Congestion Management Process
The Congestion Management Process (CMP) is a systematic approach, collaboratively developed and implemented throughout a metropolitan region, that provides for the safe and effective management and operation of new and existing transportation facilities through the use of demand reduction and operational management strategies. The CMP is required to be developed and implemented as an integral part of the metropolitan planning process in Transportation Management Areas (TMAs) – urbanized areas with a population over 200,000, or any area where designation as a TMA has been requested. The CMP represents the state-of-the-practice in addressing congestion, and should be considered in metropolitan areas that are facing current and future congestion challenges.
The Congestion Management System has been described as a “7 Step” process; with the addition of a new “first step,” the Congestion Management Process is an “8 Step” process, as follows:
- Develop Congestion Management Objectives
- Identify Area of Application
- Define System or Network of Interest
- Develop Performance Measures
- Institute System Performance Monitoring Plan
- Identify and Evaluate Strategies
- Implement Selected Strategies and Manage Transportation System and
- Monitor Strategy Effectiveness.
The Northwest Arkansas Regional Planning Commission recently developed the CMP for the region. A Congestion Management Process TAC (Technical Advisory Committee) sub-committee was also established to implement the initial phase of the CMP. The following links relate to this study.
- Congestion Management Process (CMP) Report – July 21, 2013
- Northwest Arkansas Regional Planning Commission Congestion Management Process (CMP) Update – Jan. 16, 2014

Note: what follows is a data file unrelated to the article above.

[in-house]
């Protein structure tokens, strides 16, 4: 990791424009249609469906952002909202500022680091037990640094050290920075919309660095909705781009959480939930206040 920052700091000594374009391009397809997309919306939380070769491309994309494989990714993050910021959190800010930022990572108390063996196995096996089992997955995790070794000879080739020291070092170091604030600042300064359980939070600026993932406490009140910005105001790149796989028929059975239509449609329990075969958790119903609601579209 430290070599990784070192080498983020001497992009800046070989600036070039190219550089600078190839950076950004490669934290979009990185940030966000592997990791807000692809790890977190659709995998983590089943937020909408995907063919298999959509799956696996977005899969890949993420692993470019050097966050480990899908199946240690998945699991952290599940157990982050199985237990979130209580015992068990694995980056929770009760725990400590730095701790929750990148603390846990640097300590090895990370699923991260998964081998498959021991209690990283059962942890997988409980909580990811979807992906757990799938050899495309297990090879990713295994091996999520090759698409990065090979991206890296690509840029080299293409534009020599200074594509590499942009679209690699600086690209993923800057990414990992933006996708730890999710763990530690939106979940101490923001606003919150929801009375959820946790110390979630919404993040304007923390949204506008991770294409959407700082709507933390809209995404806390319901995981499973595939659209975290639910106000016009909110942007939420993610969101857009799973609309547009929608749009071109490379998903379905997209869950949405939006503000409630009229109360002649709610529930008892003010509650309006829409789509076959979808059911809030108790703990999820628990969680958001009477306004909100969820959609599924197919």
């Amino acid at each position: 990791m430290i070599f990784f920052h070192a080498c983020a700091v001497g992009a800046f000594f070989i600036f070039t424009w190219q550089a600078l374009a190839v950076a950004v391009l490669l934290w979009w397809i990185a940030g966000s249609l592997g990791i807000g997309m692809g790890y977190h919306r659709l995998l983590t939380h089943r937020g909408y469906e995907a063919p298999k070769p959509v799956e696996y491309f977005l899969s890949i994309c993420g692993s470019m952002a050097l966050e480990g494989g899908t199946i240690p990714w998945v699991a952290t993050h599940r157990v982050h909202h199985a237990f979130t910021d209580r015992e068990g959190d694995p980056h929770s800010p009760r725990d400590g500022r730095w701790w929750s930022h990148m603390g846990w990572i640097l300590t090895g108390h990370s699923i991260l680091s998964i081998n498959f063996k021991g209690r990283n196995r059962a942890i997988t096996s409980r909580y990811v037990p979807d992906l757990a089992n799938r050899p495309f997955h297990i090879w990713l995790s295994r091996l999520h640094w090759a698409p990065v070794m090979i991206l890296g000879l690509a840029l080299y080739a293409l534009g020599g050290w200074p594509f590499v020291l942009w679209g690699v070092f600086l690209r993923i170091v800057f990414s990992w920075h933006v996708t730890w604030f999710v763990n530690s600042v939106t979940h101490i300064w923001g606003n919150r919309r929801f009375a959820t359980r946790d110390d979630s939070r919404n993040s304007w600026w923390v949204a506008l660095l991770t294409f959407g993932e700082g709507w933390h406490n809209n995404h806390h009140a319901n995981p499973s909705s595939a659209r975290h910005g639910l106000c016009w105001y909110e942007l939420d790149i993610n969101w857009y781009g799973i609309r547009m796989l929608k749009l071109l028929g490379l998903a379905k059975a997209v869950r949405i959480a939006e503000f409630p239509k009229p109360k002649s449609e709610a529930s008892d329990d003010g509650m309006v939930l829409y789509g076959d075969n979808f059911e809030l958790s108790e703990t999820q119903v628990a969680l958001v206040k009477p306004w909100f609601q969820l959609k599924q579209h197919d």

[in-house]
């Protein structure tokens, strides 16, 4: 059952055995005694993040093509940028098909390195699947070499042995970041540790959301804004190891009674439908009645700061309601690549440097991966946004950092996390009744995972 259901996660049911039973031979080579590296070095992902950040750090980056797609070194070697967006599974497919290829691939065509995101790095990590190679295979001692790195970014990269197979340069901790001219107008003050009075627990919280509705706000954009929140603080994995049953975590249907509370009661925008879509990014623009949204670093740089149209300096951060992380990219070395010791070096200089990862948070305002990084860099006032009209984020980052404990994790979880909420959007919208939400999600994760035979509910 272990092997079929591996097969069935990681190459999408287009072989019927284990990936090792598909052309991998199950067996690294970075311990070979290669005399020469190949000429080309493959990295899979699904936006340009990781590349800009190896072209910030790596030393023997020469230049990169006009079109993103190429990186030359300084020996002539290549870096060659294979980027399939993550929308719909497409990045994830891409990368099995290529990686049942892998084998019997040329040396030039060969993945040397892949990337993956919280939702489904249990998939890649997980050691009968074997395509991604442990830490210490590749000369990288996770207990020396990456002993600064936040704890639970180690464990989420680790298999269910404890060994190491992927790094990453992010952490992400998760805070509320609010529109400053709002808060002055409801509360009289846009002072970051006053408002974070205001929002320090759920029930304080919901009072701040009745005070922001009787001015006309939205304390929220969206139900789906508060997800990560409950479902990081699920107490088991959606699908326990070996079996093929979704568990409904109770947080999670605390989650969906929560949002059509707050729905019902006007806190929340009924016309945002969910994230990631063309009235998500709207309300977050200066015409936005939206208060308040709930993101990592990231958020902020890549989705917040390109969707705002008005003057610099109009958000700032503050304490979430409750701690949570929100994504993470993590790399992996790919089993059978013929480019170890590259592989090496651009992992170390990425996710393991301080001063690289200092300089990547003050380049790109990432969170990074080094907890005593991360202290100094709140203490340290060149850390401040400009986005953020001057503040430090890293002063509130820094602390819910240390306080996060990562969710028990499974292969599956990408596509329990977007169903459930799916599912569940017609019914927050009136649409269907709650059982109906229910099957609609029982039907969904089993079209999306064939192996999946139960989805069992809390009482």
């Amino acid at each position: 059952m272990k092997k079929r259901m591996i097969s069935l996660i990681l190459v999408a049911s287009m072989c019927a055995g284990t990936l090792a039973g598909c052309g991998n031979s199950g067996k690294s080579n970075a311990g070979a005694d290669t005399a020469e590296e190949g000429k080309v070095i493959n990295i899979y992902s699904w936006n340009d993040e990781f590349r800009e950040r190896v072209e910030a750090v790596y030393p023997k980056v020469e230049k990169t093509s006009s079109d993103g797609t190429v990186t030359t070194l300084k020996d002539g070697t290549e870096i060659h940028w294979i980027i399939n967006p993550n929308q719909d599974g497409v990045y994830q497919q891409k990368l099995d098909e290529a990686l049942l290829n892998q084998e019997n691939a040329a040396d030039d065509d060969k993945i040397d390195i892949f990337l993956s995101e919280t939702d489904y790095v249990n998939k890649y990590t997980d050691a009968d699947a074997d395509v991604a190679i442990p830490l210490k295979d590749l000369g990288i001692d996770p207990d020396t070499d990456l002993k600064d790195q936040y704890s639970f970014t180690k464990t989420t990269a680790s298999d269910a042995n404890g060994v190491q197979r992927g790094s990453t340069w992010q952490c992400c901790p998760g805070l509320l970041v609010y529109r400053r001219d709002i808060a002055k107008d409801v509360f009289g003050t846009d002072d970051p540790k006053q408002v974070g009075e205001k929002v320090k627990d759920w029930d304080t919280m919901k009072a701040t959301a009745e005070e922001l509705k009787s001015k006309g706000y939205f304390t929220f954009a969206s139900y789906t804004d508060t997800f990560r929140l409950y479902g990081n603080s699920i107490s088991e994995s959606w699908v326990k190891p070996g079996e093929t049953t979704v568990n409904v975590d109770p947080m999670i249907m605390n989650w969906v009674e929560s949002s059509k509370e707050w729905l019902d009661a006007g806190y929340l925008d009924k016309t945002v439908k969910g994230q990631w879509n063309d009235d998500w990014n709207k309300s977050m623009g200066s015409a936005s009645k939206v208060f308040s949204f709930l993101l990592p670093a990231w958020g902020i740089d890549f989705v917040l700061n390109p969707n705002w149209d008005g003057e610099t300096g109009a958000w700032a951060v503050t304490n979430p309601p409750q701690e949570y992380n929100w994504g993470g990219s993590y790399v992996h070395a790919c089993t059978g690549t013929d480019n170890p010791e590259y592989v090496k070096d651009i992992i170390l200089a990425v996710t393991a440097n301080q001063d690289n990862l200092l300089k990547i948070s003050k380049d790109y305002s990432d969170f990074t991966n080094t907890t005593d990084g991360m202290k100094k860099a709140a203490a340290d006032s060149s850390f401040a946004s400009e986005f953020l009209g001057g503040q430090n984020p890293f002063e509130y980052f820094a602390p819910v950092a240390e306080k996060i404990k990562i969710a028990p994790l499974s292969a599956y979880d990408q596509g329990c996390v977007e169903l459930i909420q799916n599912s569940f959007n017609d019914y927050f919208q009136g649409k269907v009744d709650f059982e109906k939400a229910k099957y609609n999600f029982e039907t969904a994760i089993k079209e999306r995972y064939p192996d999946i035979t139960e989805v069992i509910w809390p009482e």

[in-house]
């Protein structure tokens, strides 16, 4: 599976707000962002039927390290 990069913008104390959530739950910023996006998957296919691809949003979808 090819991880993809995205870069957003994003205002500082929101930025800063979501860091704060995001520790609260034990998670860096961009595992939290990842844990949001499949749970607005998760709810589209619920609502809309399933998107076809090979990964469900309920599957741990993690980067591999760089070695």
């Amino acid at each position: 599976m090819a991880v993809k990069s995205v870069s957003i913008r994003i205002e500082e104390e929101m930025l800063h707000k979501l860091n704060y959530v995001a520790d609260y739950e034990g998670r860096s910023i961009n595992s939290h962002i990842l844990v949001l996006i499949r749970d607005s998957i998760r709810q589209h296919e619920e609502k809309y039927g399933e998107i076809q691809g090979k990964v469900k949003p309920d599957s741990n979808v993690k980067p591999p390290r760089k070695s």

- Map of the Adopted Congestion Management Network – NWARPC Policy Committee, July 24, 2013
- Map of the CMP Network Traffic Control Devices Map of the CMP Network Posted Speeds
Sources for Traffic Congestion:
The graphic below illustrates the main sources for traffic congestion:
Click graphic to enlarge
For Live Traffic Conditions, Construction Zones, or Winter Road Conditions please visit the Arkansas Highway and Transportation Department’s IDriveArkansas link.
Northwest Arkansas Congestion Management Corridors:
The Northwest Arkansas Regional Planning Commission Policy Committee identified the following traffic congested corridors:
|AR265/Old Missouri/Old Wire||13.04|
|US412/Henri de Tonti/Sunset/Robinson||15.76|
|Wagon Wheel Road/AR264||3.82|
Map of the Northwest Arkansas Congested Management Process Corridors approved by the Policy Committee on July 24, 2013.
Managing Traffic Congestion:
There are a variety of approaches and planning tools for managing traffic conditions at a regional as well as local scale. In Northwest Arkansas, cities have implemented adaptive signal control stations for a sections or roads and intersections. Below are listed a few examples of these signal control installations and evaluations:
- City of Rogers:
US 71B/Walnut Street – From I-540 to US71B (Walnut) – Completed December 2011
US 71B/South 8th Street – From Olive Street to New Hope Road – Completed December 2011
- City of Springdale:
US 71B/Thompson – From Don Tyson Blvd. to Randall Wobbe – Completed April 2010
Speed Study – Oak Grove Rd. to (Adaptive Signal Control
- Case Study – Springdale US 71B Evaluation: